by: Josh Bryant
You are big, ripped and raking in the dead presidents on the Chippendales stage, but now you want to transition to the bodybuilding stage and need balance and symmetry.
Maybe one arm is smaller than the other, or a muscle group is lagging……
Let’s look at some strategies that combat these issues and will help you on any stage.
Unilateral resistance training (one limb at a time) forces your body to recruit more muscle fibers than bilateral resistance training. It requires much more effort for one limb, working by itself, to move a weight from one point to another, than for two limbs working in tandem to move the weight the same distance.
The sum of the force that two independent limbs are capable of producing being together is less than adding the maximum force together one limb can produce. This is called the bilateral deficit. Exceptions are highly trained powerlifters and Olympic lifters whose sport is to lift maximal weights bilaterally. Unilateral training exploits the bilateral deficit.
How many people have one limb that is weaker than its respective counterpart?
Performing an exercise unilaterally many times is a great way not only to identify a specific weakness or imbalance but to eradicate it.
If you are doing an exercise using only your left arm, your right arm cannot overcompensate and assist in balancing the weight and/or helping the lift. If your left arm is lagging behind your right arm in development, this must sound intriguing to say the least.
Equated Volume/Contrasted Intensity
One great strategy to bring up that left arm is to perform exercises unilaterally.
Let’s hypothetically focus on the triceps.
Overhead dumbbell triceps extension is the exercise of choice.
Pick a weight at which you can do 10–15 repetitions with the left arm, do this weight to momentary muscular failure, and match the same number of reps on the right arm (strong arm).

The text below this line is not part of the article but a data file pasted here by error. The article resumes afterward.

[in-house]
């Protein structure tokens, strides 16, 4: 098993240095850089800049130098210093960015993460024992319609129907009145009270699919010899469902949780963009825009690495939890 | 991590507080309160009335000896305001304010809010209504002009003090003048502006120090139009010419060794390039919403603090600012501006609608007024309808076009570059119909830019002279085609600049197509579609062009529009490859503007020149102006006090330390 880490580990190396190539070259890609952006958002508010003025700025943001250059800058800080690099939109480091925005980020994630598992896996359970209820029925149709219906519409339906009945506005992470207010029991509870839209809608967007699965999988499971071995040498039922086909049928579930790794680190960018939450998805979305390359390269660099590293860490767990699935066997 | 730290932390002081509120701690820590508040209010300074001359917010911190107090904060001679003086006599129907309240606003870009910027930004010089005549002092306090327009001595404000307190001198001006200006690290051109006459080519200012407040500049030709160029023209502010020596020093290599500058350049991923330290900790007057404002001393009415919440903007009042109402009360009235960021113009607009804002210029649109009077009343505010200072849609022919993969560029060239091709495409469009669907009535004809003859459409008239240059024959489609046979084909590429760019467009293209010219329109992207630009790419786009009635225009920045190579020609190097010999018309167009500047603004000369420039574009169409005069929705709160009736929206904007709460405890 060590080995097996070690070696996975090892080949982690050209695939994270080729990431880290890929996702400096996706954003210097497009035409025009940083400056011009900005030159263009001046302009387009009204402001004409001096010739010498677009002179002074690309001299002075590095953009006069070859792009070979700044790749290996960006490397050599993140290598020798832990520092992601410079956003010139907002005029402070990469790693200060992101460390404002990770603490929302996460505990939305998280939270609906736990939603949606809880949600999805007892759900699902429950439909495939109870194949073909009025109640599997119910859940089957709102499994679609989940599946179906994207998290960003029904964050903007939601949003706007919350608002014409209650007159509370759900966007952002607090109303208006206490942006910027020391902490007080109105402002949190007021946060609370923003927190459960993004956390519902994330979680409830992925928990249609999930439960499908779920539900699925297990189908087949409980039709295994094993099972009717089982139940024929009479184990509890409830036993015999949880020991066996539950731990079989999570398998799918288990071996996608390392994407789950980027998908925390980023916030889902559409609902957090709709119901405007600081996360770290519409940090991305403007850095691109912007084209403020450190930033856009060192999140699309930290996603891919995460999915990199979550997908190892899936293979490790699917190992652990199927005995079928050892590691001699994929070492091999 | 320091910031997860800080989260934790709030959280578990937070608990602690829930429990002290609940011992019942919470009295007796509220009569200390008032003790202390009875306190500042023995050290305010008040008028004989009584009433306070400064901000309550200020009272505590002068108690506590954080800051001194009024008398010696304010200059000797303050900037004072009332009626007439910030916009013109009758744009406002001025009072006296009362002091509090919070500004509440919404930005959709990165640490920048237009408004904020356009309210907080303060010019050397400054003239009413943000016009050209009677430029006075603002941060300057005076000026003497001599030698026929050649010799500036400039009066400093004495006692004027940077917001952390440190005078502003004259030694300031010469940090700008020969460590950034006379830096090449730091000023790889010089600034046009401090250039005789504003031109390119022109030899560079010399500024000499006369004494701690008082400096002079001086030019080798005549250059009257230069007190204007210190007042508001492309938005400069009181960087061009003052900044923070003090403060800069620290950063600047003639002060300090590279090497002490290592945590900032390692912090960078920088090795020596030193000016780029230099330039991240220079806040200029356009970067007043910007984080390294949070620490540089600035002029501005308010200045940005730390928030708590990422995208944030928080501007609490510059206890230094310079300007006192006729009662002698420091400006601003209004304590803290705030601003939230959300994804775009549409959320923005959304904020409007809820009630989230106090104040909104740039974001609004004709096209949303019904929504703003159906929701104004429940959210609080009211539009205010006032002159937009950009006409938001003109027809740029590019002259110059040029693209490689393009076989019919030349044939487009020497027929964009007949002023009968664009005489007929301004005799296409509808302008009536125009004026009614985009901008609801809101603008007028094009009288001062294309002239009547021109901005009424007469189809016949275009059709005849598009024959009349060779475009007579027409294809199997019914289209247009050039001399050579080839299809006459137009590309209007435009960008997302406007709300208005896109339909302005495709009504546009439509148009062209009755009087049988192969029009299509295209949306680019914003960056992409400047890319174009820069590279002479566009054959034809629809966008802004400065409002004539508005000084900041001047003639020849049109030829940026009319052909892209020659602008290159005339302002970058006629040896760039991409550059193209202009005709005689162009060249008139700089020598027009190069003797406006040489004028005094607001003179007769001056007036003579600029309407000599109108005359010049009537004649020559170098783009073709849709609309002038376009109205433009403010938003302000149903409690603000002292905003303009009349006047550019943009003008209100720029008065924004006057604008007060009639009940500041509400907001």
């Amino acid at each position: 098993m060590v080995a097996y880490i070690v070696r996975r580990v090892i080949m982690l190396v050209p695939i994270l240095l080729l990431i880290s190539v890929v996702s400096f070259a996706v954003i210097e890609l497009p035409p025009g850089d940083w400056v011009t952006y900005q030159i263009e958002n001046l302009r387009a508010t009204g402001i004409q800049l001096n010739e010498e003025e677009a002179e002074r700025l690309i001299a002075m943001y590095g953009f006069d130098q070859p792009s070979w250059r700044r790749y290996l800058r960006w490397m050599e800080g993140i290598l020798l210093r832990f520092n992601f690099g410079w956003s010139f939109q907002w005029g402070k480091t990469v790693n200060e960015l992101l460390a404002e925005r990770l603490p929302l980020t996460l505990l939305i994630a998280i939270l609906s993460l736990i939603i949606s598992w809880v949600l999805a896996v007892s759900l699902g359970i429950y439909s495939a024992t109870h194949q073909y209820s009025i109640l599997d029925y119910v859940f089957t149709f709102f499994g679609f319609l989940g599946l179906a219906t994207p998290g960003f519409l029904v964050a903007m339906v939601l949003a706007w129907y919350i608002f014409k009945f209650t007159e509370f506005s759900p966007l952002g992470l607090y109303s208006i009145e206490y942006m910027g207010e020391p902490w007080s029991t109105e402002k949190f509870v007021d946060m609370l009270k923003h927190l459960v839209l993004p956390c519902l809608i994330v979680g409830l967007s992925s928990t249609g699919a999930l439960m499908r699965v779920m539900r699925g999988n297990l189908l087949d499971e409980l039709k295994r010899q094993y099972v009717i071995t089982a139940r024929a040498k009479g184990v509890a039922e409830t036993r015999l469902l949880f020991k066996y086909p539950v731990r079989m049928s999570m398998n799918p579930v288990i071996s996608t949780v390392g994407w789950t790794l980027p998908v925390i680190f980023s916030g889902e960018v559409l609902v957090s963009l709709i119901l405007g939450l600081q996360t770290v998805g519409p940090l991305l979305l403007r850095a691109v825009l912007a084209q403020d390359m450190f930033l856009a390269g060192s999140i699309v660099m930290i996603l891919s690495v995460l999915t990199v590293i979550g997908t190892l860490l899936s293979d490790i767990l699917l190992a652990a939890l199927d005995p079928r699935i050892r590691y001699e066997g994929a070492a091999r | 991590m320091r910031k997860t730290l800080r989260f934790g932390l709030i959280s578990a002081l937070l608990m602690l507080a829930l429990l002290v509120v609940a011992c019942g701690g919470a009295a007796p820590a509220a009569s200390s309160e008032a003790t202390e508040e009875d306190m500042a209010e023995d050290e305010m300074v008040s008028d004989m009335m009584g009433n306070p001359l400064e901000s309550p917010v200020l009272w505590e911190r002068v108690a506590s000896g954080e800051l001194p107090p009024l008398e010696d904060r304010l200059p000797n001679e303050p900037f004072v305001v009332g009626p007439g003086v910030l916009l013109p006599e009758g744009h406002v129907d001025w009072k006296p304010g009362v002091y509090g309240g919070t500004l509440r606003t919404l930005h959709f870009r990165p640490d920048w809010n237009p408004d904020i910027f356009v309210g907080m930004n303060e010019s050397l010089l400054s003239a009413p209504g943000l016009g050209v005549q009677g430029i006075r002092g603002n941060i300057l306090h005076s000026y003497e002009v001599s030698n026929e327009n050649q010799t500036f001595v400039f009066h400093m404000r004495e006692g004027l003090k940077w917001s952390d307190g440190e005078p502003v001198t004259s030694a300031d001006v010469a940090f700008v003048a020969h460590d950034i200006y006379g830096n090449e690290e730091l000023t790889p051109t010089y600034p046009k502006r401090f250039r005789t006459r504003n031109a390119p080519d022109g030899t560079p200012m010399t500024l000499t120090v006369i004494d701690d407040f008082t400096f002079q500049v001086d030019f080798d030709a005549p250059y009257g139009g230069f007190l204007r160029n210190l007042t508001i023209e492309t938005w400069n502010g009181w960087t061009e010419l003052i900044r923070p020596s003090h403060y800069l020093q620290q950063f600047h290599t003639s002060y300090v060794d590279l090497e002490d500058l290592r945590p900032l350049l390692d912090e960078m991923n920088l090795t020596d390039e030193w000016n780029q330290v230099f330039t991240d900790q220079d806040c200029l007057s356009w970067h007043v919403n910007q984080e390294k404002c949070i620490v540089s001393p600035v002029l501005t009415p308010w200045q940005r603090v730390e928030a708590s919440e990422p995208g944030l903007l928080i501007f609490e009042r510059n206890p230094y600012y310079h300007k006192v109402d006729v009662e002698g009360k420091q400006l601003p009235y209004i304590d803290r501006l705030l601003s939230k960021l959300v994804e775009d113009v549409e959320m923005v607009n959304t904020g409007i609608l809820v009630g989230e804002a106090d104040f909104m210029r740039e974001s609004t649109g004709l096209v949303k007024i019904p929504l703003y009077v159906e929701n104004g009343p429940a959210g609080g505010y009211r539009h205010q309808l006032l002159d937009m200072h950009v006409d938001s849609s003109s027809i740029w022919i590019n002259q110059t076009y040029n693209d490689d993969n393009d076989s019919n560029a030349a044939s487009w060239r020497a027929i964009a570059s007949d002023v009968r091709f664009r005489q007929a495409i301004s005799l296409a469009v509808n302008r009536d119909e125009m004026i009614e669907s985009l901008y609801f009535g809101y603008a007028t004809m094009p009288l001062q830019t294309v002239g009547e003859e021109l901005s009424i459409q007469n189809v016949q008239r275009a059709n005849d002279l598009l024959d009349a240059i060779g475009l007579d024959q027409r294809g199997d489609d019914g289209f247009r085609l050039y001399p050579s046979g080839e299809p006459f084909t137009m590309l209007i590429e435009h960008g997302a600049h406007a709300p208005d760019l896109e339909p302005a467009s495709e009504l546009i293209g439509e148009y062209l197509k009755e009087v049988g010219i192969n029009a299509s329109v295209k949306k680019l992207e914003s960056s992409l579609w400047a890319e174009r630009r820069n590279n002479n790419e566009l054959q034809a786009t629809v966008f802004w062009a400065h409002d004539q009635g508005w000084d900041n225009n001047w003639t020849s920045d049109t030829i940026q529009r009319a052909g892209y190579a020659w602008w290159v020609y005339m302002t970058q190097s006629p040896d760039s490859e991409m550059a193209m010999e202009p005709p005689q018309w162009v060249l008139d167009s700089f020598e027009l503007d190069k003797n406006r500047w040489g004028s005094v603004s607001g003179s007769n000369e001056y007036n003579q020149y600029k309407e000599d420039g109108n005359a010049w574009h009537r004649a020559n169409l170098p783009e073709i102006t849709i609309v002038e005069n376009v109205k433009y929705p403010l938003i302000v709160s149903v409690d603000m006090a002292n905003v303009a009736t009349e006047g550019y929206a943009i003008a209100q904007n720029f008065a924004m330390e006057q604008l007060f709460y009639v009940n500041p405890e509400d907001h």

The volume is the same on both arms, the intensity—the most important ingredient to growth—is maximally stressed on the weaker arm. This brings balance, but not at the expense of weakening and atrophying the arm, like many traditional strategies do.
If you completely ignore the good side, generally the result is two bad sides. The same strategy can be used for other body parts: For the quadriceps use one leg extensions, for hamstrings use one leg curls, and so on.
For a lagging muscle group, increased frequency training makes chicken salad out of chicken scat.
Just 2–3 extra sessions per week focused on the lagging body part, with submaximal intensity, your muscles will recover. My concern is your joints, so be careful.
Let’s say your lats are behind in development. If this is your current split—
—then Monday/Saturday, in a separate session or mixed in your workout (if you cannot train twice a day), do lat pull-downs with cables on your knees (3 sets of 12 reps @ 70% intensity), straight arm pull-downs (3 sets of 12 reps @ 70% intensity), and wide-grip pull-ups (3 sets of 8 reps @ 70% intensity). These extra sessions would be with submaximal intensity, no accommodated resistance or any type of eccentric overloading.
Over the course of 12 weeks, instead of working your back 12 times, you have done it 36. In the process, you have not fatigued your CNS or sacrificed other workouts because of the low intensity. The idea, as Lee Haney once said, is “stimulate, don’t annihilate.”
Many professors will say that it takes about 48 hours for a muscle to recover from an intense workout. This is a very simplistic notion; doing a Branch Warren Leg Day will take much longer.
Sneaking in a few extra sets of submaximal lat pull-downs will take less. Think about it; does it take 48 hours to recover if you walk to get your mail? Of course not. Recovery is relative. Consider giving submaximal high frequency training a shot to bring up a lagging body part.
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